Some possible four-sided dwelling sites and one six-sided hut site with a stoned hearth (Utsjoki 220b) in the middle of it from the historic times were found in the slope that is below the place where the hearth was found. About 300 metres farther in the north, at the height of 36,3 metres above sea level, a row of three or four rectangular dwellings were found in the researches of the year 1988. The width of the rectangular depressions, which were about 20 centimetres deep, is 3–4 x 4 metres (Utsjoki 124) on the average. They are of the same general shape as their equivalents north of the River Kalttasjoki. Eight dwelling sites (Utsjoki 210) built in a dense row on two successive terraces were found there in 1999.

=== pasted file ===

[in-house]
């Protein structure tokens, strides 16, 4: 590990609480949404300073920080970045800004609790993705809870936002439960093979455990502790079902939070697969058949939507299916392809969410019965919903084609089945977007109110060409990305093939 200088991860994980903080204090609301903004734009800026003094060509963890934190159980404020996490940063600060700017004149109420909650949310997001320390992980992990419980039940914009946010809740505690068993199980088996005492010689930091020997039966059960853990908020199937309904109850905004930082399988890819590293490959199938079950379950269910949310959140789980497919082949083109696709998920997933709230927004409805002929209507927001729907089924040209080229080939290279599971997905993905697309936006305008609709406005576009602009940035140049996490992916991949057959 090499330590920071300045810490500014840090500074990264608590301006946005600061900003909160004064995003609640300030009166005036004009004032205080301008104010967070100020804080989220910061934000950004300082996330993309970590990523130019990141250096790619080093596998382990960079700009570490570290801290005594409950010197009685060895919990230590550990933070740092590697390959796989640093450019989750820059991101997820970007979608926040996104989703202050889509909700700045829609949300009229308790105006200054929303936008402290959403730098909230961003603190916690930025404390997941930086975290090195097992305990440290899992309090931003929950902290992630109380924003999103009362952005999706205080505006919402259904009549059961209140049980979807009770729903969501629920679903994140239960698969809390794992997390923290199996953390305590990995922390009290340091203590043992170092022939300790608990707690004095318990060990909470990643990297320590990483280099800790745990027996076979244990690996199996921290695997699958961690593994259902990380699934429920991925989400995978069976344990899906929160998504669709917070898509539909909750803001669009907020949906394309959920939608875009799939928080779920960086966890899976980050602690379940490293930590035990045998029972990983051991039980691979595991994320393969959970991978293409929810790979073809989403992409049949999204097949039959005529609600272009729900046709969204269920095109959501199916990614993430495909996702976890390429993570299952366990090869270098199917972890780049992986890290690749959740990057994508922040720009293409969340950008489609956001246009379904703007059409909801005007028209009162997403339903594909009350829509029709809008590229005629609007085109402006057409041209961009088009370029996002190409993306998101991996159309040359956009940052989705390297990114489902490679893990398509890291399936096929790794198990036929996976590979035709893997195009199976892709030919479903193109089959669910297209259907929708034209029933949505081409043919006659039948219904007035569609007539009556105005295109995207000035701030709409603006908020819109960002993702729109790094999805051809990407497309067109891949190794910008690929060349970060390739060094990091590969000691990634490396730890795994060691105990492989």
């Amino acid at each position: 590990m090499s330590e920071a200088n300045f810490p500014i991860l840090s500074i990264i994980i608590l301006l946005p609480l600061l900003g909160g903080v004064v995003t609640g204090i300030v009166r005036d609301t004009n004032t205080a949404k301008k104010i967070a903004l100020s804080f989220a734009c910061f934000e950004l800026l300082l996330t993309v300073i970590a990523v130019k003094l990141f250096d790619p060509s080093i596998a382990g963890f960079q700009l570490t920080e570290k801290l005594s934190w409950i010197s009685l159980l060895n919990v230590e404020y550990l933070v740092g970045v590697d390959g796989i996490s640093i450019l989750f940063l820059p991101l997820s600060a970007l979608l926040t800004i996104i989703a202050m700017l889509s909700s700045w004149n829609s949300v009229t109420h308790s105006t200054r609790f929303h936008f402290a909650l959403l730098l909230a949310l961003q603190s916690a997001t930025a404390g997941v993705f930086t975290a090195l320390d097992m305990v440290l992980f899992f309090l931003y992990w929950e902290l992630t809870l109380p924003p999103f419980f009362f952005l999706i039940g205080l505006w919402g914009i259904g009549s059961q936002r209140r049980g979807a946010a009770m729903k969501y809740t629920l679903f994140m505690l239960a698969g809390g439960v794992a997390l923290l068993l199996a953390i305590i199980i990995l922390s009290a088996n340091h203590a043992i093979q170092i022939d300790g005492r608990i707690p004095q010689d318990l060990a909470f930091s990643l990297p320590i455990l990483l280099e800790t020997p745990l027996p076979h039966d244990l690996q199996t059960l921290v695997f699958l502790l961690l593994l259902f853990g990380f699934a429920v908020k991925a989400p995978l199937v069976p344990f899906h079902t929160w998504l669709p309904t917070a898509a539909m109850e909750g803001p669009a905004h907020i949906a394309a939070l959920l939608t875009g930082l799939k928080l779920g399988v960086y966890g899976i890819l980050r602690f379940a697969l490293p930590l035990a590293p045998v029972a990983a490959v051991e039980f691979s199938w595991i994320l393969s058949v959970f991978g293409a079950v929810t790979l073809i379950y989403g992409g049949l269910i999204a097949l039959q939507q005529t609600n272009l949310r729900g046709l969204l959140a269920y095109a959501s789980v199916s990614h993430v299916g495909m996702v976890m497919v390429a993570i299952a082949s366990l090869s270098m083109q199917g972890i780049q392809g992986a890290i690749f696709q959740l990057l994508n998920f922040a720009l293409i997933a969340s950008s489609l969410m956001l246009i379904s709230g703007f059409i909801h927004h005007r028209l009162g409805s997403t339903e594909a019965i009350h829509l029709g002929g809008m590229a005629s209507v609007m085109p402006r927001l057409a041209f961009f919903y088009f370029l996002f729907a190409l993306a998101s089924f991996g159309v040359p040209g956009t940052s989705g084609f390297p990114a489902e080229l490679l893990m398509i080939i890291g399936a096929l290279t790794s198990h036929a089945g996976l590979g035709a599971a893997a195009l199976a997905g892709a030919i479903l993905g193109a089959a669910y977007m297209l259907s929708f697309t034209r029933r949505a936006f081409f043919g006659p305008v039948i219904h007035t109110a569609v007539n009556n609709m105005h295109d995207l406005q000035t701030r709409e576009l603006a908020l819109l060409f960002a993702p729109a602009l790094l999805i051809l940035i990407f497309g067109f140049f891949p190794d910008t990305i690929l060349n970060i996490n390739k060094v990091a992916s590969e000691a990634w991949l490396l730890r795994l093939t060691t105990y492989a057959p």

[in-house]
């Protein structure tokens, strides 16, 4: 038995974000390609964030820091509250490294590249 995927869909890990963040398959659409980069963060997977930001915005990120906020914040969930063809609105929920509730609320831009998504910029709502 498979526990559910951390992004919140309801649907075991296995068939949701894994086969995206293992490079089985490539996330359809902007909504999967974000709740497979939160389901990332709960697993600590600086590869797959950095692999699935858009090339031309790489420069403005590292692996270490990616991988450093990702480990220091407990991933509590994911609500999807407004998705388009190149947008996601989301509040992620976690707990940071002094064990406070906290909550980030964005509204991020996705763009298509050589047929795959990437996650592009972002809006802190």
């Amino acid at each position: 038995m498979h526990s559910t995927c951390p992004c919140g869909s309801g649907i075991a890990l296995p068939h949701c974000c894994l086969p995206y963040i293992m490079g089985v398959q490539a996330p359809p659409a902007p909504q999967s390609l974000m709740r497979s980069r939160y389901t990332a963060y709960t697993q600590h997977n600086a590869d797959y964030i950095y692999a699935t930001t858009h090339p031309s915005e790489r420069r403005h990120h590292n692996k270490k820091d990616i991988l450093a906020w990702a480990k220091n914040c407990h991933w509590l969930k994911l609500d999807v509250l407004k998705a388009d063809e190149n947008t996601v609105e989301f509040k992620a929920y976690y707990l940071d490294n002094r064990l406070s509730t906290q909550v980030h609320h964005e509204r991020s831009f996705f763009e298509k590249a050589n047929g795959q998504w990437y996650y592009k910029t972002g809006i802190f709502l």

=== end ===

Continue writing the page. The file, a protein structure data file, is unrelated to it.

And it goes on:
After the inspection I performed with Markku Torvinen, a researcher of National Board of Antiquities, in summer 2000, I investigated for three days one of these dwelling sites, which is at the height of 34,0 metres above sea level. The investigated area (5,5 m²) of the hut site is at least a half of the whole area, which has been at least 3,7 metres long and 2,2 metres broad. However, the exact length of the dwelling could not be distinguished. On the basis of the height differences between the hut ground and edge embankments, the dwelling site has been dug 15–35 centimetres below the ground level. On the side of the shore, waves have pushed the wall of the dwelling partly above the original floor. In the area of Varangerfjord, the rise of sea level, so-called tapes-transgression, took place in about 5600–4000 BC. (Donner & Eronen & Jungner 1977). The tapes-maximum of Lake Pulmanki-järvi obviously reached below the dug dwelling site, to the height 34–31 metres below sea level (cf. Mansikkaniemi 1965).